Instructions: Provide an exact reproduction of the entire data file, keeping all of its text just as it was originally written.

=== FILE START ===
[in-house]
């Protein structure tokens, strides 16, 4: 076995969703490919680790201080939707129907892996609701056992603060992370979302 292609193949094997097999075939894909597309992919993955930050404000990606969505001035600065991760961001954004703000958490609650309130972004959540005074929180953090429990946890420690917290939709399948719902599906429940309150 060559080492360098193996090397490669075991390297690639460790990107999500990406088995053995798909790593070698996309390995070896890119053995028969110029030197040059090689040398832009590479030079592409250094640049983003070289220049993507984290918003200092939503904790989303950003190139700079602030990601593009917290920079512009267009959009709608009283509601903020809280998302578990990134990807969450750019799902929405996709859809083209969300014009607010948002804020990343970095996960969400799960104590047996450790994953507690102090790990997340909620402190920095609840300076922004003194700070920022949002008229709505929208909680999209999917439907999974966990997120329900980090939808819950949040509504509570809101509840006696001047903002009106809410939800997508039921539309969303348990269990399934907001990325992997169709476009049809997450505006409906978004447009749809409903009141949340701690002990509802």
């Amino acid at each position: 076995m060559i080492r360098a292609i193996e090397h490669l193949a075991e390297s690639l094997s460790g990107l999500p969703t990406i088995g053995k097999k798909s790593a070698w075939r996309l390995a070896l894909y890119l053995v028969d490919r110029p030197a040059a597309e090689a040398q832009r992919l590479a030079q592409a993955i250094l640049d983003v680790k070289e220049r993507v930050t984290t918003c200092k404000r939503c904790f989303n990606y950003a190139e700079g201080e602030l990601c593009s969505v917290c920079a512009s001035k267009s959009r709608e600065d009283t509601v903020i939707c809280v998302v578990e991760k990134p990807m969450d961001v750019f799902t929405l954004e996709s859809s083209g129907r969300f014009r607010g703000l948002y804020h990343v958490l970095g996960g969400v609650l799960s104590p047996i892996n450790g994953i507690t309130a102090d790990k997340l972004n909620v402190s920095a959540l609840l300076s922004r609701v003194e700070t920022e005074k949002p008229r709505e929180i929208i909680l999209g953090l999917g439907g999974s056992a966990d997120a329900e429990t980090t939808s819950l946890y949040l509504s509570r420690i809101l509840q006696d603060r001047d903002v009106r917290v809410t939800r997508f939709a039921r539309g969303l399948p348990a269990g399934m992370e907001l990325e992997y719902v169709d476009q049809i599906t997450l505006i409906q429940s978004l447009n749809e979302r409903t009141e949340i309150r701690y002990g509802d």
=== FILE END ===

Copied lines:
[in-house]
């Protein structure tokens, strides 16, 4: 076995969703490919680790201080939707129907892996609701056992603060992370979302 292609193949094997097999075939894909597309992919993955930050404000990606969505001035600065991760961001954004703000958490609650309130972004959540005074929180953090429990946890420690917290939709399948719902599906429940309150 060559080492360098193996090397490669075991390297690639460790990107999500990406088995053995798909790593070698996309390995070896890119053995028969110029030197040059090689040398832009590479030079592409250094640049983003070289220049993507984290918003200092939503904790989303950003190139700079602030990601593009917290920079512009267009959009709608009283509601903020809280998302578990990134990807969450750019799902929405996709859809083209969300014009607010948002804020990343970095996960969400799960104590047996450790994953507690102090790990997340909620402190920095609840300076922004003194700070920022949002008229709505929208909680999209999917439907999974966990997120329900980090939808819950949040509504509570809101509840006696001047903002009106809410939800997508039921539309969303348990269990399934907001990325992997169709476009049809997450505006409906978004447009749809409903009141949340701690002990509802």
């Amino acid at each position: 076995m060559i080492r360098a292609i193996e090397h490669l193949a075991e390297s690639l094997s460790g990107l999500p969703t990406i088995g053995k097999k798909s790593a070698w075939r996309l390995a070896l894909y890119l053995v028969d490919r110029p030197a040059a597309e090689a040398q832009r992919l590479a030079q592409a993955i250094l640049d983003v680790k070289e220049r993507v930050t984290t918003c200092k404000r939503c904790f989303n990606y950003a190139e700079g201080e602030l990601c593009s969505v917290c920079a512009s001035k267009s959009r709608e600065d009283t509601v903020i939707c809280v998302v578990e991760k990134p990807m969450d961001v750019f799902t929405l954004e996709s859809s083209g129907r969300f014009r607010g703000l948002y804020h990343v958490l970095g996960g969400v609650l799960s104590p047996i892996n450790g994953i507690t309130a102090d790990k997340l972004n909620v402190s920095a959540l609840l300076s922004r609701v003194e700070t920022e005074k949002p008229r709505e929180i929208i909680l999209g953090l999917g439907g999974s056992a966990d997120a329900e429990t980090t939808s819950l946890y949040l509504s509570r420690i809101l509840q006696d603060r001047d903002v009106r917290v809410t939800r997508f939709a039921r539309g969303l399948p348990a269990g399934m992370e907001l990325e992997y719902v169709d476009q049809i599906t997450l505006i409906q429940s978004l447009n749809e979302r409903t009141e949340i309150r701690y002990g509802d």